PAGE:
Spain Can't Get Over Its Catalan Problem as Elections Loom
(Bloomberg) -- Catalan nationalism is the cause that keeps dividing Spain as the country faces its third election in less than four years.
Prime Minister Pedro Sanchez is set to call a snap vote on Friday after parliament exposed the dwindling authority of his minority government by rejecting his budget plan in a vote yesterday. Talks with Catalan independence parties broke down last week, leaving him short of the support he needed to pass his spending plan for 2019.
Tensions in Catalonia have been simmering ever since separatist groups attempted to engineer a split from Spain at the end of 2017 in defiance of the constitution. As Sanchez weighs his options for calling elections, he will be conscious how the regional conflict continues to influence the national political scene in ways he may find hard to predict.
"The Catalan crisis is an open issue," Ignacio Jurado, an analyst with political risk consulting firm Quantio in Madrid, said. “And it’s a very fruitful issue for the right.”
Since taking office last June, Sanchez has made making peace with Catalan nationalists a cornerstone of his domestic policy, claiming Spain will emerge stronger from efforts to rebuild relations with the region following the conflicts of 2017.
Even so, the tactic has always been tinged with pragmatism: with just 84 deputies in the 350-seat chamber, his Socialist government was always going to need the votes of Catalan separatist parties to pass key legislation.
Sanchez had snatched power last year by persuading a loose coalition that included the separatists to oust his predecessor Mariano Rajoy in a no-confidence vote following a string of graft revelations. Still, the secession issue reared its head again this week as a trial of Catalan politicians accused of rebellion against Spain during 2017’s bid for independence got underway in Madrid.
Sanchez’s overtures to Catalonia have enraged many Spaniards who believe the Catalans should be punished, not wooed.
A proposal last week by Sanchez’s administration to have a mediator help guide conversations between the government and Catalan officials triggered a furious backlash from opposition parties and opened up rifts within the Socialist party.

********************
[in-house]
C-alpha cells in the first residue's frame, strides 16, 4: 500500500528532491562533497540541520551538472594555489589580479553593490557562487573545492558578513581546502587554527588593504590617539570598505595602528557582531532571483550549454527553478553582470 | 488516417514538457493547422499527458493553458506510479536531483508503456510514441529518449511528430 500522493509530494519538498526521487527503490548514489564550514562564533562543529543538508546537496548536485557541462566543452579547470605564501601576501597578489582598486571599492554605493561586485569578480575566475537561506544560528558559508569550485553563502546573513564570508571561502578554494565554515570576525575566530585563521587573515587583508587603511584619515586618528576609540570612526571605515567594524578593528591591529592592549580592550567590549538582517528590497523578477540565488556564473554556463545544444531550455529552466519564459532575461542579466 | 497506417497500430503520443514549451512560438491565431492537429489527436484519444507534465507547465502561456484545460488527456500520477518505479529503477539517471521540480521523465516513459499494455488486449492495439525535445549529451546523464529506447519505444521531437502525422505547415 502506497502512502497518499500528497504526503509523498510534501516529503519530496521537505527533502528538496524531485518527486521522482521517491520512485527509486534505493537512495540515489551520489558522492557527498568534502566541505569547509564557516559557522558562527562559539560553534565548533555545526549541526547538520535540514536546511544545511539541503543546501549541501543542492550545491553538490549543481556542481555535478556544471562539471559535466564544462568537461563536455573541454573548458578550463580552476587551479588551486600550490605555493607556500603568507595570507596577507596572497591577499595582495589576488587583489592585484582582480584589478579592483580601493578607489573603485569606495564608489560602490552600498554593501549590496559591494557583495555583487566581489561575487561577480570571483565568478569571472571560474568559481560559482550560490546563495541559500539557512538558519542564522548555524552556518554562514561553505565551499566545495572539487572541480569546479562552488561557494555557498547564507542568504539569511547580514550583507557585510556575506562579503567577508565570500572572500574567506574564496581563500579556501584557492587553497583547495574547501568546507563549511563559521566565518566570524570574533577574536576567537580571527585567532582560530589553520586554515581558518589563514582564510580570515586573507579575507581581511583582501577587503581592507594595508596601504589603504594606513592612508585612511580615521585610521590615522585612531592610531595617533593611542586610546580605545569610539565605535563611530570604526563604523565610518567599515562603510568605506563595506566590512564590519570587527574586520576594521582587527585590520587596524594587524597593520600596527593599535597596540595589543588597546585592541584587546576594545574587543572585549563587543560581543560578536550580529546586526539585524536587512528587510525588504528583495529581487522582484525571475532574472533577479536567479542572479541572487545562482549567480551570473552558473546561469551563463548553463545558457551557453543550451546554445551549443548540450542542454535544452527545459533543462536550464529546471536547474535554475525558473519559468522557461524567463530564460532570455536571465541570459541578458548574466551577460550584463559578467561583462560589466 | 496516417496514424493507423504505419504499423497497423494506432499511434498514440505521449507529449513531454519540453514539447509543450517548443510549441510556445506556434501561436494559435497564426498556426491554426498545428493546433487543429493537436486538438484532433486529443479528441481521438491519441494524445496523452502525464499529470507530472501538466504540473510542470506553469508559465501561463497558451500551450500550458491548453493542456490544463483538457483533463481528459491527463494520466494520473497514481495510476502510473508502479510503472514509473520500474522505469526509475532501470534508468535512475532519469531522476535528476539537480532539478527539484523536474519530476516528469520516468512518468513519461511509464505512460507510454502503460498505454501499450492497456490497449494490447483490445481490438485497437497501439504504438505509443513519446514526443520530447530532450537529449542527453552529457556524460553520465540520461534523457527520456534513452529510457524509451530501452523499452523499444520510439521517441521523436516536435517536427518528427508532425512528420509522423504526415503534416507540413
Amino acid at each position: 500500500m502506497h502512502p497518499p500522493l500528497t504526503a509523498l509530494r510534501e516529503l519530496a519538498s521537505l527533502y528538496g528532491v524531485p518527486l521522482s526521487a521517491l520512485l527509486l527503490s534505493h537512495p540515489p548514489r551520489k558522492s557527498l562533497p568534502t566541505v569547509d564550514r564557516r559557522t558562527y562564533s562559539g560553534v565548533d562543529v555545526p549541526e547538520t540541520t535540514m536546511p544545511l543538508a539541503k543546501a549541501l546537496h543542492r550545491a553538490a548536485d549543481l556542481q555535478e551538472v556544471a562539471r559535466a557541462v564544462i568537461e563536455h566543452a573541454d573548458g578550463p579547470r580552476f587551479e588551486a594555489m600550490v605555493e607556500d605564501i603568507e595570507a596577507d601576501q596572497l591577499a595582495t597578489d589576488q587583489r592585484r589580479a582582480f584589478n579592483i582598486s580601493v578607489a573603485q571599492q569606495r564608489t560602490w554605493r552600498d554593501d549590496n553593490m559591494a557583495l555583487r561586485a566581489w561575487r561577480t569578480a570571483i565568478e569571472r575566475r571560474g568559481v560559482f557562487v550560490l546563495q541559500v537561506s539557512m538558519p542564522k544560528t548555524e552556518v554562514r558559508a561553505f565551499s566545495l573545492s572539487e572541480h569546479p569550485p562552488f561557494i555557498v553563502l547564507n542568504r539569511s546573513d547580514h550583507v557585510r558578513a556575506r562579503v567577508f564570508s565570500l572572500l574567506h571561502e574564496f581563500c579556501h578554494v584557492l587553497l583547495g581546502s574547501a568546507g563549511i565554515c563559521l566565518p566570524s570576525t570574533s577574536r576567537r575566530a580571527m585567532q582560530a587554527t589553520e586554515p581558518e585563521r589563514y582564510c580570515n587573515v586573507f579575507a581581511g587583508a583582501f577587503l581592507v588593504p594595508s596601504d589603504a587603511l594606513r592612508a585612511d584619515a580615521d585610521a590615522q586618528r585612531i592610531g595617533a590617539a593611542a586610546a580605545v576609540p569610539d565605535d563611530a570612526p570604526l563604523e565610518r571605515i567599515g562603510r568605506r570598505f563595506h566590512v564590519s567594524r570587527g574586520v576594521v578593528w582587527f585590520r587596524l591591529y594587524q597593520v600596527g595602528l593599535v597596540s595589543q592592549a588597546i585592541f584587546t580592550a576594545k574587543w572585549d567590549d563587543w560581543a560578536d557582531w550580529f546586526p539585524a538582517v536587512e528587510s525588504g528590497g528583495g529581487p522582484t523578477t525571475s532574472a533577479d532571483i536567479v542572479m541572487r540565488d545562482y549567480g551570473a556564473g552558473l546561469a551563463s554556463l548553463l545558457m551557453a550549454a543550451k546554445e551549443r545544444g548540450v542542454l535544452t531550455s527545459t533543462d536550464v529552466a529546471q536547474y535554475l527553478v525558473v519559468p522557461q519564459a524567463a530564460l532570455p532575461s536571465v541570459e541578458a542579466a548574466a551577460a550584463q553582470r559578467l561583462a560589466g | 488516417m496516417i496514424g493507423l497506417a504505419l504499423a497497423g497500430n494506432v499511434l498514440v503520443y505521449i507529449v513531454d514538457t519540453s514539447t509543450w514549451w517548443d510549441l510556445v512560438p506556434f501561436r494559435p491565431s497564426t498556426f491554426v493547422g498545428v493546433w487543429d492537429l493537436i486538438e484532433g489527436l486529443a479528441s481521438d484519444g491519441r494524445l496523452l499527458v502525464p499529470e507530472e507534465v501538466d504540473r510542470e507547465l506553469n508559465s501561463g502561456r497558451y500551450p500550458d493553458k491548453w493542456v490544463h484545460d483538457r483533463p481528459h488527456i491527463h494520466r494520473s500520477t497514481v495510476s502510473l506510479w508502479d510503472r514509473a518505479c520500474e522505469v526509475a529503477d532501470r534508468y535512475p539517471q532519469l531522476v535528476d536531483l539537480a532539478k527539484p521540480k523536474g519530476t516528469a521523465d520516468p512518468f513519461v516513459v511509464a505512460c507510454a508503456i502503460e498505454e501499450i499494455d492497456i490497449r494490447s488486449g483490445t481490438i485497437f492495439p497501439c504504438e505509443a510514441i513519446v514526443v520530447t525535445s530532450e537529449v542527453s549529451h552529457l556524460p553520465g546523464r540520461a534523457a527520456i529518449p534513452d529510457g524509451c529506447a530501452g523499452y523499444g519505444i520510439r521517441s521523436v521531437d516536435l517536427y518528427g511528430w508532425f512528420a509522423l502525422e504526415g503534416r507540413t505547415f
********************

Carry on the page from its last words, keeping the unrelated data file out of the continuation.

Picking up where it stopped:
Government officials said they were putting talks with Catalan leaders on hold but opposition leaders sought to harness the rage of conservative Spain by holding a rally in Madrid on Sunday in favor of national unity. A widely-circulated photo from the event showed the leaders of the People’s Party, Ciudadanos and Vox standing together, in what could have been a dress rehearsal for Spain’s next government.
The fact that the government was unable to get its budget approved is proof that there was no secret pact with Catalan nationalists, Budget Minister Maria Jesus Montero said on Thursday.
“The vote highlighted the lies that had been said that there had been concessions, blackmail, secret pacts with the independence parties,” Montero said.
Without a budget, the government can only continue to operate for a short time, Montero said. It’s not a question of if Sanchez will curtail his term by calling an early vote but when in 2019 those elections will take place, she said.
“On Friday we will know the date of the elections,” Montero said.
Sanchez has already had a taste of how powerful sentiment can be in relation to the Catalan issue. After an election held in December, the Socialists lost control of Andalusia for the first time in 36 years as fury at Catalan independence campaign helped spur support for Vox, an emerging party that’s fast attracting conservative voters.
During the budget debate on Tuesday and Wednesday in Madrid, the focus often shifted from the details of Sanchez’s spending plan to a debate about how he has handled Catalan leaders’ demands for an independence referendum. "The budget played an irrelevant role," Jurado said. The debate was "a covert no confidence vote," he said.
There’s no law that forces Sanchez to call elections because he doesn’t have a budget. In theory, he could try to extend the existing spending plan approved in the final days of Mariano Rajoy’s government and see out his term. But Pablo Simon, a Madrid-based professor of Political Science at Carlos III University, thinks he will try to use the defeat to press home the idea that extremism on both sides of the nationalist debate is harming the country’s economy.
“The election call has to be imminent, so he can use the budget narrative to insist that he gave up nothing to separatists, but has tried to maintain a moderate stand between two nationalisms, the Spanish and the Catalan,” Simon said in a phone interview. “That’s the only card he can play, so the least worst scenario is to call elections now.”
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